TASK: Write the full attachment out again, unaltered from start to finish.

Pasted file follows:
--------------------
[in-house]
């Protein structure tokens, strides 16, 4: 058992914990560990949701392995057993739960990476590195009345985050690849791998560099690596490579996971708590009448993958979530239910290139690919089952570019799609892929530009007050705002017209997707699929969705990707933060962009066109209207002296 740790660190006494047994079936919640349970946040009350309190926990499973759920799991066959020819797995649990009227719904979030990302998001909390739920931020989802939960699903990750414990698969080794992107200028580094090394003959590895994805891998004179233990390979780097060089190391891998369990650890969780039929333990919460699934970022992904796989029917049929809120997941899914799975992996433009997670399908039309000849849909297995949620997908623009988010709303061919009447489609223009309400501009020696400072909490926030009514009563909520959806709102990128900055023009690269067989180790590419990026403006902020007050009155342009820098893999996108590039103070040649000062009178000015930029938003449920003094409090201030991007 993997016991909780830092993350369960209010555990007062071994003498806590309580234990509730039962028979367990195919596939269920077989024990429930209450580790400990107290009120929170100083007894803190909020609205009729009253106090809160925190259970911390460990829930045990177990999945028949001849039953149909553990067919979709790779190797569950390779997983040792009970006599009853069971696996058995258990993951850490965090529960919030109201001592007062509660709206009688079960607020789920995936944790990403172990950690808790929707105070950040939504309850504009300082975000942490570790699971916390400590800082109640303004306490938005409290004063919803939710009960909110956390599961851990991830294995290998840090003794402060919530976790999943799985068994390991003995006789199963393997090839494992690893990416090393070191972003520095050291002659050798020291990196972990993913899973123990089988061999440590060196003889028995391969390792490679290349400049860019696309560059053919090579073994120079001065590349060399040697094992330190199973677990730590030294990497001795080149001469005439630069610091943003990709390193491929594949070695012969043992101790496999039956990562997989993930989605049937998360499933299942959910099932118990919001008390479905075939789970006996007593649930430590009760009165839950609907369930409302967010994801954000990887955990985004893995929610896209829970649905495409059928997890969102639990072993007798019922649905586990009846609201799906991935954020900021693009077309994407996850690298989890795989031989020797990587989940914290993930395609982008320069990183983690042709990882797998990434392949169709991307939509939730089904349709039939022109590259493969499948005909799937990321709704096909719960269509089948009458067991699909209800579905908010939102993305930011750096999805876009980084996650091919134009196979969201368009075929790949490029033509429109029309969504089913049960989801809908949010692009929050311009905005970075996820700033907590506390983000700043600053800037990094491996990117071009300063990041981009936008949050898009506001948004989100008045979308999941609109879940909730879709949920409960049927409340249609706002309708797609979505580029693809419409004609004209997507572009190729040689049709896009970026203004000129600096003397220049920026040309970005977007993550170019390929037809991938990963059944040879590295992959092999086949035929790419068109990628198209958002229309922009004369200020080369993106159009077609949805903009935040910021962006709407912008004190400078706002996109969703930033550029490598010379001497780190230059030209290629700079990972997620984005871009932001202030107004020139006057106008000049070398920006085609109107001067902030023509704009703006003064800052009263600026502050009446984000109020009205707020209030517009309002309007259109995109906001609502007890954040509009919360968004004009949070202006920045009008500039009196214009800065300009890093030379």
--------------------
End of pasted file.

[in-house]
């Protein structure tokens, strides 16, 4: 058992914990560990949701392995057993739960990476590195009345985050690849791998560099690596490579996971708590009448993958979530239910290139690919089952570019799609892929530009007050705002017209997707699929969705990707933060962009066109209207002296 740790660190006494047994079936919640349970946040009350309190926990499973759920799991066959020819797995649990009227719904979030990302998001909390739920931020989802939960699903990750414990698969080794992107200028580094090394003959590895994805891998004179233990390979780097060089190391891998369990650890969780039929333990919460699934970022992904796989029917049929809120997941899914799975992996433009997670399908039309000849849909297995949620997908623009988010709303061919009447489609223009309400501009020696400072909490926030009514009563909520959806709102990128900055023009690269067989180790590419990026403006902020007050009155342009820098893999996108590039103070040649000062009178000015930029938003449920003094409090201030991007 993997016991909780830092993350369960209010555990007062071994003498806590309580234990509730039962028979367990195919596939269920077989024990429930209450580790400990107290009120929170100083007894803190909020609205009729009253106090809160925190259970911390460990829930045990177990999945028949001849039953149909553990067919979709790779190797569950390779997983040792009970006599009853069971696996058995258990993951850490965090529960919030109201001592007062509660709206009688079960607020789920995936944790990403172990950690808790929707105070950040939504309850504009300082975000942490570790699971916390400590800082109640303004306490938005409290004063919803939710009960909110956390599961851990991830294995290998840090003794402060919530976790999943799985068994390991003995006789199963393997090839494992690893990416090393070191972003520095050291002659050798020291990196972990993913899973123990089988061999440590060196003889028995391969390792490679290349400049860019696309560059053919090579073994120079001065590349060399040697094992330190199973677990730590030294990497001795080149001469005439630069610091943003990709390193491929594949070695012969043992101790496999039956990562997989993930989605049937998360499933299942959910099932118990919001008390479905075939789970006996007593649930430590009760009165839950609907369930409302967010994801954000990887955990985004893995929610896209829970649905495409059928997890969102639990072993007798019922649905586990009846609201799906991935954020900021693009077309994407996850690298989890795989031989020797990587989940914290993930395609982008320069990183983690042709990882797998990434392949169709991307939509939730089904349709039939022109590259493969499948005909799937990321709704096909719960269509089948009458067991699909209800579905908010939102993305930011750096999805876009980084996650091919134009196979969201368009075929790949490029033509429109029309969504089913049960989801809908949010692009929050311009905005970075996820700033907590506390983000700043600053800037990094491996990117071009300063990041981009936008949050898009506001948004989100008045979308999941609109879940909730879709949920409960049927409340249609706002309708797609979505580029693809419409004609004209997507572009190729040689049709896009970026203004000129600096003397220049920026040309970005977007993550170019390929037809991938990963059944040879590295992959092999086949035929790419068109990628198209958002229309922009004369200020080369993106159009077609949805903009935040910021962006709407912008004190400078706002996109969703930033550029490598010379001497780190230059030209290629700079990972997620984005871009932001202030107004020139006057106008000049070398920006085609109107001067902030023509704009703006003064800052009263600026502050009446984000109020009205707020209030517009309002309007259109995109906001609502007890954040509009919360968004004009949070202006920045009008500039009196214009800065300009890093030379």